Serenity: And for me, my book, kind of like Joe’s “Peaceful Warrior” was ”Ishmael” by Daniel Quinn. You know, I read it in my early 20s or maybe late teens for the first time. And I realized that this, you know, this beacon that we call civilization might actually not be the biggest beacon out there and that may be wild peoples have a better life. And so that’s one of them. And then for me, for this children’s nutrition topic, the kind of foundation of my children’s nutrition philosophy really came from the nourishing traditions book of ”Baby and Child Care.” That’s one of the ones I read, just cover to cover during my summer of nerdom and realized so much about how Western Price was, you know, a pioneer in his field and really started talking about the dangers of processed foods and agricultural type byproducts really early on, you know, in the 1920s. And we’re just now starting to see the repercussions of that. It’s a great resource.

Katie: I love it. And lastly, any parting advice you wanna leave with our listeners today? It can be related to baby food or something entirely separate.

Serenity: For me, it’s about parenting and it’s something I’ve learned these last 14 months. And really it’s just about being gentle with yourself. You know, all the podcasts and all the books and all the blogs, you know, you’re gonna have high standards out there for, “Oh, I should feed my baby, you know, liver and bone broth and sweet potatoes every day.” And you know, as a parent, like, you can’t always do that. Even we don’t always do that. I thought for sure I would at least make some of Della’s own pureed baby food. But I haven’t, you know. I mean, I feed her Serenity Kids. And, you know, it’s just, do the best you can with what you’ve got. You’re doing a great job.

Joe: In that vein, my advice would be that if there’s one thing you do as a parent, it’s avoid shame. Both shame to yourself as Serenity is describing. Nobody’s perfect but also shame to the kid. You know, like had a lot of behavior challenges. I did a lot of things that adults didn’t like. And I took on this idea that I’m bad and that I’m, you know, fundamentally worthless and incapable. And that is gonna take a lifetime to undo. And so obviously we need to redirect children’s behavior and we need to help them learn healthy behaviors and lifestyle. And we just have to be really careful that we never instill the message that there’s anything wrong with them, that they’re bad or that they’re wrong in any way. And so to me, that’s the most important thing. That no matter what you do as a parent, you know, that you combat the shame that society puts on kids and avoid shaming them yourself.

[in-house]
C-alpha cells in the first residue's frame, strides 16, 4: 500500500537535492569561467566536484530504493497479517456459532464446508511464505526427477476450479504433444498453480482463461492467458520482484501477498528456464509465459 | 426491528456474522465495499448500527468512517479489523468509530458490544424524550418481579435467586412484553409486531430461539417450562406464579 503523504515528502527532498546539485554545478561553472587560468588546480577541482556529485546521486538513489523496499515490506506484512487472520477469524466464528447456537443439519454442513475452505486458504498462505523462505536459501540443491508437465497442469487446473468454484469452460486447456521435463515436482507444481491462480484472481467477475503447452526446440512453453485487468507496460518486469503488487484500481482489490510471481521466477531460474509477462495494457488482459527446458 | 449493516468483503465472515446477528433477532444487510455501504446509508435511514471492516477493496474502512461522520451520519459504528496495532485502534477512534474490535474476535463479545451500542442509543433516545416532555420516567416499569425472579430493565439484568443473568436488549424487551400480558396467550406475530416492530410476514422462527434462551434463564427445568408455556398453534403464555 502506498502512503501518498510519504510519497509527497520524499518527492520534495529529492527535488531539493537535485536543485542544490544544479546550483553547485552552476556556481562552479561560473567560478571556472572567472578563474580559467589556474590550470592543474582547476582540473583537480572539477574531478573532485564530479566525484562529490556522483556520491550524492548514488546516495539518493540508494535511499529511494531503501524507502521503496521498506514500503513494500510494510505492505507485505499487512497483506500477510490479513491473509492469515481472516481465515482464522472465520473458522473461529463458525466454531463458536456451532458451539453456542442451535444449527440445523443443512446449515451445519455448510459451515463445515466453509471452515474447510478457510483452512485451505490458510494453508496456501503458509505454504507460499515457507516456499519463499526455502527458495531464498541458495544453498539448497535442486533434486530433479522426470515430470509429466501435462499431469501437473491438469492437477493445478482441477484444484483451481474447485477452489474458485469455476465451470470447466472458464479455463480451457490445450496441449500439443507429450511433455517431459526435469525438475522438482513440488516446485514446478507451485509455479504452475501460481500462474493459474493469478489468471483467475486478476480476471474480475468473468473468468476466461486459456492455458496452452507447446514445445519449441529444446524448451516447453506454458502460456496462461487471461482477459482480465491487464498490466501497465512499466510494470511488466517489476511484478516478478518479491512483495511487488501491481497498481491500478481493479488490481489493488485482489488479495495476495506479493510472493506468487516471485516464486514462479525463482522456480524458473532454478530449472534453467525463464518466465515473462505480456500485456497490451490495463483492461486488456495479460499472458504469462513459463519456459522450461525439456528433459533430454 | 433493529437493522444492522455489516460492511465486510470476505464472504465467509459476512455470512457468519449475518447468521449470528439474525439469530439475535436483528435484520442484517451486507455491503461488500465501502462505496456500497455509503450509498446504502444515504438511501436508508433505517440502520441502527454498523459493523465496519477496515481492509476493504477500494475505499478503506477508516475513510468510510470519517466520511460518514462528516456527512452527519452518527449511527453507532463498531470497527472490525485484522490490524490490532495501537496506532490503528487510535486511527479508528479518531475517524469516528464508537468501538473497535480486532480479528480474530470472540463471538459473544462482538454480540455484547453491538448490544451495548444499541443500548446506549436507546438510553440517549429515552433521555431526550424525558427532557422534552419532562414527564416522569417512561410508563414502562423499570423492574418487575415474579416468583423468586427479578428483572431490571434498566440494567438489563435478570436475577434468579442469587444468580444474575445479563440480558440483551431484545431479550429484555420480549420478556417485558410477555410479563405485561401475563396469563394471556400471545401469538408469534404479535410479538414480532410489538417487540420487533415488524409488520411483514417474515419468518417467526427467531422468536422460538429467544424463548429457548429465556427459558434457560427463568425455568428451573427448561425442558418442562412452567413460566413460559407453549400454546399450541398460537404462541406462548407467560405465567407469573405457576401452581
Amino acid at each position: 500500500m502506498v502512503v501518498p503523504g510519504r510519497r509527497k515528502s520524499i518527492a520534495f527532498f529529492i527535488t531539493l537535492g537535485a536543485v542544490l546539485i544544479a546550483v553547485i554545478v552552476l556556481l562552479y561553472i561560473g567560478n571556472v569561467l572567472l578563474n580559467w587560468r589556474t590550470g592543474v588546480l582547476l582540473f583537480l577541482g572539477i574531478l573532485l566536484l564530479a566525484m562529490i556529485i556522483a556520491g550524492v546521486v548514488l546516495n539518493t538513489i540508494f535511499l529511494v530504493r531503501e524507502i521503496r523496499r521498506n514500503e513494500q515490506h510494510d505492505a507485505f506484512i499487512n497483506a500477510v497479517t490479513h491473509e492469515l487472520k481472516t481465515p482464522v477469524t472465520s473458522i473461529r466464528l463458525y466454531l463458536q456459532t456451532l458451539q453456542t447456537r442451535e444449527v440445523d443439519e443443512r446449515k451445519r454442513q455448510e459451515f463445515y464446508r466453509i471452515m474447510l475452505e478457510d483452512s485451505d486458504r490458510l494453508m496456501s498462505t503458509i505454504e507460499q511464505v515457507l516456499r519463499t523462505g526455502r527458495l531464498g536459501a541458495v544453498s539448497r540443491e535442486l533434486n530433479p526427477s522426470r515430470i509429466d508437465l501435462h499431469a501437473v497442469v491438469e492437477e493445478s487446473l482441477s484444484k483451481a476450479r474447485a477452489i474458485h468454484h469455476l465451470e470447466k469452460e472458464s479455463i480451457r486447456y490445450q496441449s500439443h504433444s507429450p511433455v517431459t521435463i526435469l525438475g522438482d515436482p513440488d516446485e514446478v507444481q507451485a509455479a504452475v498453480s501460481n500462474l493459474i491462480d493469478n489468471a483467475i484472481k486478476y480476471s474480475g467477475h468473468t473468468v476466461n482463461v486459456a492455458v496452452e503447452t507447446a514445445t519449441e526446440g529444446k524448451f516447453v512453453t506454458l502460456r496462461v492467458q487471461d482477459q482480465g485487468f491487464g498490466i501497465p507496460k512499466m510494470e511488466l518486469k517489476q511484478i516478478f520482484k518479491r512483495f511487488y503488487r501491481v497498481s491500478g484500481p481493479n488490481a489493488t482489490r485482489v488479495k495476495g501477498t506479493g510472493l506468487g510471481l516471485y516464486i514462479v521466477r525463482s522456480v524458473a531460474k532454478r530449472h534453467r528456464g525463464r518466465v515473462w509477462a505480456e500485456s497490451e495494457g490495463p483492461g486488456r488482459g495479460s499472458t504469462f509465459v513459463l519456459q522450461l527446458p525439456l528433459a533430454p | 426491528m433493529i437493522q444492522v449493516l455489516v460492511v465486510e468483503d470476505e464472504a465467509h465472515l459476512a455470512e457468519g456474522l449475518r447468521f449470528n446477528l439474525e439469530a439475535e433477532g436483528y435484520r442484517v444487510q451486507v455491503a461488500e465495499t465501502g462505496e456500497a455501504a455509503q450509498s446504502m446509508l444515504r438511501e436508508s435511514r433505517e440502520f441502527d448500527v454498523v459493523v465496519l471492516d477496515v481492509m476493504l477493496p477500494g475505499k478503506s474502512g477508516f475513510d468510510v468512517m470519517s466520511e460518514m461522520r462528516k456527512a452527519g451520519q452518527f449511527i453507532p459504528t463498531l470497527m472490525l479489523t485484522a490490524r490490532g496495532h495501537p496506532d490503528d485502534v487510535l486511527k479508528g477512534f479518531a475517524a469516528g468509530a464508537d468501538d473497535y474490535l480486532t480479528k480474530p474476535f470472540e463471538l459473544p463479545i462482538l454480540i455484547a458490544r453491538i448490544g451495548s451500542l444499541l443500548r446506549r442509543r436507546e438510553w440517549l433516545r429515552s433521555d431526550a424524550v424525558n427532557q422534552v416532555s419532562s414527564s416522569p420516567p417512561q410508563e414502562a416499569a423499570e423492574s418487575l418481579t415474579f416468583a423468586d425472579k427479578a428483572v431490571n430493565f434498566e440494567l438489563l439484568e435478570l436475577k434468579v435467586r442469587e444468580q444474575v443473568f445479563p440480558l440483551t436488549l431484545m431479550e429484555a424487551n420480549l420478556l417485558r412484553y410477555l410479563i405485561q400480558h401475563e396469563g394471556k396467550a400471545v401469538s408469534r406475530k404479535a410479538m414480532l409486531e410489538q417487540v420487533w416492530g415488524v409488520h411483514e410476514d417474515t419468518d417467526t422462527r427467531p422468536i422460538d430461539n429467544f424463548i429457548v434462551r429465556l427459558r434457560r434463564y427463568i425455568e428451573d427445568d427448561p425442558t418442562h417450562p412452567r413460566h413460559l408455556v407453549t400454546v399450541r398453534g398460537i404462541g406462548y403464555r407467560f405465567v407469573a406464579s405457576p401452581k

Katie: I absolutely love that. I say that to my kids often too because I don’t feel like that was something I was given early. I know my parents loved me, but that was never really reinforced. And so I tell my kids all the time that I love them absolutely unconditionally. And there’s literally nothing they could ever do that would change that. I just wanna make sure they have that anchor. I think you’re so right, both of you. That’s a perfect place to end. You guys are so easy to interview. That was amazing. I love both of you. I love what you’re doing and I’m so grateful to get to be part of this journey with you. Thank you for your time today.

Serenity: Yeah. Thank you so much. This has been a blast.

Joe: Thank you, Katie, for all you do and your six kids.

Katie: And thanks to all of you for listening and sharing one of your most valuable resources, your time, with all three of us today. We’re so grateful that you did and I hope that you will join me again on the next episode of the ”Wellness Mama” podcast.

If you’re enjoying these interviews, would you please take two minutes to leave a rating or review on iTunes for me? Doing this helps more people to find the podcast, which means even more moms and families could benefit from the information. I really appreciate your time, and thanks as always for listening.